George G Joseph

The crest of the peacock

After the renaissance, the centre of mathematical study moved to Europe, and sometimes the contributions to mathematics from other cultures are overlooked. In The Crest of the Peacock George Gheverghese Joseph gives a history of such mathematics, starting from prehistoric markings on bones, and going on to the mathematics of Egypt and Babylonia, followed by a look at that of China, India and the Arab world. It's a lot of material to cover and sometimes it's hard going, but there are plenty of examples and diagrams which make it easier to read. I would recommend this book to anyone who wants to find out more about the substantial contribution to mathematics from non-European cultures.

Joseph obviously feels that non-European mathematics has been poorly treated in mathematical history. However, if his aim is to persuade the reader of this then I don't think that he is doing it in the right way - as it is his comments on this seem to intrude in the rest of the text. He concludes 'there needs to be more research in this area', but I couldn't help feeling that the 'more research' was what should be in this book, especially in the 2nd edition (2000). Also the extra material for this edition was just put in a 'reflections' chapter at the end, whereas I felt that a rewriting of the individual chapters was really what was needed. info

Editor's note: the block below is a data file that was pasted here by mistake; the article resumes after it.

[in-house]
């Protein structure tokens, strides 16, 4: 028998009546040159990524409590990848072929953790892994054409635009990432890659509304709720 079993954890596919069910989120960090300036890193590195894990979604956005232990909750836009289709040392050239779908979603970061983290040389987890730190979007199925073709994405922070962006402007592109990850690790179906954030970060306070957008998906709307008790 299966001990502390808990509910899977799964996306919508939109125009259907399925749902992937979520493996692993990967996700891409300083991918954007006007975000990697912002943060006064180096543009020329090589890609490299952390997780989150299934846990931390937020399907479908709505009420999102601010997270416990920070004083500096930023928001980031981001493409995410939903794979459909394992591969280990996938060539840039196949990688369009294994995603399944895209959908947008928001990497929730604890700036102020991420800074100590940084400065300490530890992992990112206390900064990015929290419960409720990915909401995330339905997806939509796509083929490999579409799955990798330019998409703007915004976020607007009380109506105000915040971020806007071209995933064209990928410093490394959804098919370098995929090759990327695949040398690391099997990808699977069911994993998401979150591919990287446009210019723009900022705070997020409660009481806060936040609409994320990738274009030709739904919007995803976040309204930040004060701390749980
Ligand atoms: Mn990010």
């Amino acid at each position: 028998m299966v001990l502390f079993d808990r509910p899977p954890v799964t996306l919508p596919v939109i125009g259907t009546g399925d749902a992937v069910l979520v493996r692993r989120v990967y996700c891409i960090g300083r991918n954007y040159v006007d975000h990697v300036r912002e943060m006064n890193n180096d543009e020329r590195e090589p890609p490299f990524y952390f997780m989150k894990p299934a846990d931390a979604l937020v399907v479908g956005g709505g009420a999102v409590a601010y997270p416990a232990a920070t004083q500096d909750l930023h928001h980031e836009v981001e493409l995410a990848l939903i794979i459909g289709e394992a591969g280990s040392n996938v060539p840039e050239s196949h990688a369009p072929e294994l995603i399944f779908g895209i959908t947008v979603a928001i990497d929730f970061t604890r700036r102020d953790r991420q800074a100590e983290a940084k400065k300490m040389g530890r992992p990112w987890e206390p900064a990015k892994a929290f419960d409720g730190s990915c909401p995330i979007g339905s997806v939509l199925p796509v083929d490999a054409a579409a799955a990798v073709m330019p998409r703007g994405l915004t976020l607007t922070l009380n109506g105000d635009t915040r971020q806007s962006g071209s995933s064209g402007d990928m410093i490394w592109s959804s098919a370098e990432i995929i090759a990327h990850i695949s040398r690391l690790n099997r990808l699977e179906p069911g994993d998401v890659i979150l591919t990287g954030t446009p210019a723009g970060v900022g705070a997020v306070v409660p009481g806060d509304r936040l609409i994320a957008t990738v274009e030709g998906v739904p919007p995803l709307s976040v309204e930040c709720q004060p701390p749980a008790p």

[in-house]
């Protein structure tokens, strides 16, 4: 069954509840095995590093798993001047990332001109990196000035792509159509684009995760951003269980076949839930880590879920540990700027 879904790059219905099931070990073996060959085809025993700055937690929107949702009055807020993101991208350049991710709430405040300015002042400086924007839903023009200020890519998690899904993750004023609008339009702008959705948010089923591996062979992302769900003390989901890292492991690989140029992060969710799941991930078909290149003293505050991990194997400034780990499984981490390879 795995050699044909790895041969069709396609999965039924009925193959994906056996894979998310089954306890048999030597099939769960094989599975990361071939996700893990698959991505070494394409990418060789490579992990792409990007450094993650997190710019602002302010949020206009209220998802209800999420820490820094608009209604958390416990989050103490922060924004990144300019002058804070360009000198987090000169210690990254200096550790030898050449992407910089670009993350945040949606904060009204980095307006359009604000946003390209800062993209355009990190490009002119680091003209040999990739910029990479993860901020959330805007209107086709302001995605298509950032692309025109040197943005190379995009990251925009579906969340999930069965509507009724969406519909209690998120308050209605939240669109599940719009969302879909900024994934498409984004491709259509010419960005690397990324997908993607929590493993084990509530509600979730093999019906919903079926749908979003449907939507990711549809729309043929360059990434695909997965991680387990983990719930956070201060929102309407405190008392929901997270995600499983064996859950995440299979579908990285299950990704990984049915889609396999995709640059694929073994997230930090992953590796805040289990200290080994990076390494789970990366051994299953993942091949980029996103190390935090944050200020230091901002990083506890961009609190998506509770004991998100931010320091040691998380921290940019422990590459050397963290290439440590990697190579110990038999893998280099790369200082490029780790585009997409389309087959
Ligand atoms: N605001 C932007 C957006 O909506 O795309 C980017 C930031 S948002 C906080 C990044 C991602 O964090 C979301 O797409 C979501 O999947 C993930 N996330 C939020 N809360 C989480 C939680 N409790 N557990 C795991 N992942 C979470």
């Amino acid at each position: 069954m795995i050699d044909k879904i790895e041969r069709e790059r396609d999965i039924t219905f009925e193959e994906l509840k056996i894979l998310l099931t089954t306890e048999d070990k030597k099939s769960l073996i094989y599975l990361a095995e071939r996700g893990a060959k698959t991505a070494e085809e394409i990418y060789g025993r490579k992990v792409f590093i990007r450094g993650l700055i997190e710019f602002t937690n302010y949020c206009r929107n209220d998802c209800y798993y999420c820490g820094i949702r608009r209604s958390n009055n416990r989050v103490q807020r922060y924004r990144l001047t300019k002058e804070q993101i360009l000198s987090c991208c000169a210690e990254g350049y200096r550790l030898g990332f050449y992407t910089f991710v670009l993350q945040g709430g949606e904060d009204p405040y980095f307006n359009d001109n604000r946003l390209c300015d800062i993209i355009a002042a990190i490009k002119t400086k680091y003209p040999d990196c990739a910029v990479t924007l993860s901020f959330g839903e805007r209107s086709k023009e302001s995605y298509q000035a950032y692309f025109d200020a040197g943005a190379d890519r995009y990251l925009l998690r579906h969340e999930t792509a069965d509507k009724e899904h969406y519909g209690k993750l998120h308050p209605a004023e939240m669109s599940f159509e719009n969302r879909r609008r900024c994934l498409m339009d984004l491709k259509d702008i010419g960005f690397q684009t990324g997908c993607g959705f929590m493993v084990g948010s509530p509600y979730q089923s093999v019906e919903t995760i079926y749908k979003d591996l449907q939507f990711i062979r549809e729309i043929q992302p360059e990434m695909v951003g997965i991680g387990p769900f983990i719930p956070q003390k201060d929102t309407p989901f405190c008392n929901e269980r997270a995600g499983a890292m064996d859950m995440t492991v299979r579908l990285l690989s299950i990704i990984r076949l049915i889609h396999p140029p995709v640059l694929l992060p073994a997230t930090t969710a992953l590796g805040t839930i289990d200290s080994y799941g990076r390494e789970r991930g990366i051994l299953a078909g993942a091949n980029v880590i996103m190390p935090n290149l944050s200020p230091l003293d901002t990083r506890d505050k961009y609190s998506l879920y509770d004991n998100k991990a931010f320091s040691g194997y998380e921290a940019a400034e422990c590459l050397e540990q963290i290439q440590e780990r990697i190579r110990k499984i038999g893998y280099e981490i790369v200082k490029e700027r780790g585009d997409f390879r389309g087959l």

Paperback 400 pages  
ISBN: 0140125299
Salesrank: 4163806
Weight:0.6 lbs
Published: 1992 Penguin Books
Marketplace:New from $44.42:Used from $1.96
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Paperback 367 pages  
ISBN: 0140277781
Salesrank: 7153010
Weight:0.79 lbs
Published: 1992 Penguin Books Ltd
Marketplace::Used from £16.31
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Paperback 400 pages  
ISBN: 0140125299
Salesrank: 1757393
Weight:0.6 lbs
Published: 1990 Penguin UK
Marketplace:New from CDN$ 113.14:Used from CDN$ 0.01
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Product Description
Most westerners are unaware of the heritage of non-Western mathematics. This book suggests that humans everywhere have been capable of advanced and innovative mathematical thinking. The Greeks were influenced by the Egyptians and Babylonians; the Arabs made a major creative contribution; and the great civilizations of India and China have a range of successes to their credit. Beginning with the Ishango Bone of central Africa and the Inca quipu of South America, the book continues to the dawn of modern mathematics, questioning familiar assumptions and enlarging the meaning of mathematics.